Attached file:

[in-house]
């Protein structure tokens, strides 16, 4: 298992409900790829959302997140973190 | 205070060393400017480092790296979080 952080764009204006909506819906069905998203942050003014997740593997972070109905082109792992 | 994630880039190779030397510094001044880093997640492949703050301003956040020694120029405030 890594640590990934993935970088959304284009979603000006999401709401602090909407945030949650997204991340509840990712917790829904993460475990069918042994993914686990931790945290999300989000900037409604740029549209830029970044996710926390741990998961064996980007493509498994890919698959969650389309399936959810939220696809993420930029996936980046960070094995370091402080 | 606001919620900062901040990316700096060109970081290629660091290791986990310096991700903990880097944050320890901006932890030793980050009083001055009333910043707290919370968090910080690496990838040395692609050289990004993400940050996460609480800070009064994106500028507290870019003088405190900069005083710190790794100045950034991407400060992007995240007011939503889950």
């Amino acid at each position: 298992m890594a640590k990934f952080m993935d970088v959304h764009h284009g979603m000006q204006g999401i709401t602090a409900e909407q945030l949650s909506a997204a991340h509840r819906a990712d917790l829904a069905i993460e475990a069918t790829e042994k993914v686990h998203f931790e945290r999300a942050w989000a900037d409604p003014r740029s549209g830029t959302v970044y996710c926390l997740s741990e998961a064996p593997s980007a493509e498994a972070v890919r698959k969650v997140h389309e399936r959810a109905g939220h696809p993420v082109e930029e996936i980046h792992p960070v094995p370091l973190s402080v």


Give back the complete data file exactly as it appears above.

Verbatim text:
[in-house]
């Protein structure tokens, strides 16, 4: 298992409900790829959302997140973190 | 205070060393400017480092790296979080 952080764009204006909506819906069905998203942050003014997740593997972070109905082109792992 | 994630880039190779030397510094001044880093997640492949703050301003956040020694120029405030 890594640590990934993935970088959304284009979603000006999401709401602090909407945030949650997204991340509840990712917790829904993460475990069918042994993914686990931790945290999300989000900037409604740029549209830029970044996710926390741990998961064996980007493509498994890919698959969650389309399936959810939220696809993420930029996936980046960070094995370091402080 | 606001919620900062901040990316700096060109970081290629660091290791986990310096991700903990880097944050320890901006932890030793980050009083001055009333910043707290919370968090910080690496990838040395692609050289990004993400940050996460609480800070009064994106500028507290870019003088405190900069005083710190790794100045950034991407400060992007995240007011939503889950």
């Amino acid at each position: 298992m890594a640590k990934f952080m993935d970088v959304h764009h284009g979603m000006q204006g999401i709401t602090a409900e909407q945030l949650s909506a997204a991340h509840r819906a990712d917790l829904a069905i993460e475990a069918t790829e042994k993914v686990h998203f931790e945290r999300a942050w989000a900037d409604p003014r740029s549209g830029t959302v970044y996710c926390l997740s741990e998961a064996p593997s980007a493509e498994a972070v890919r698959k969650v997140h389309e399936r959810a109905g939220h696809p993420v082109e930029e996936i980046h792992p960070v094995p370091l973190s402080v």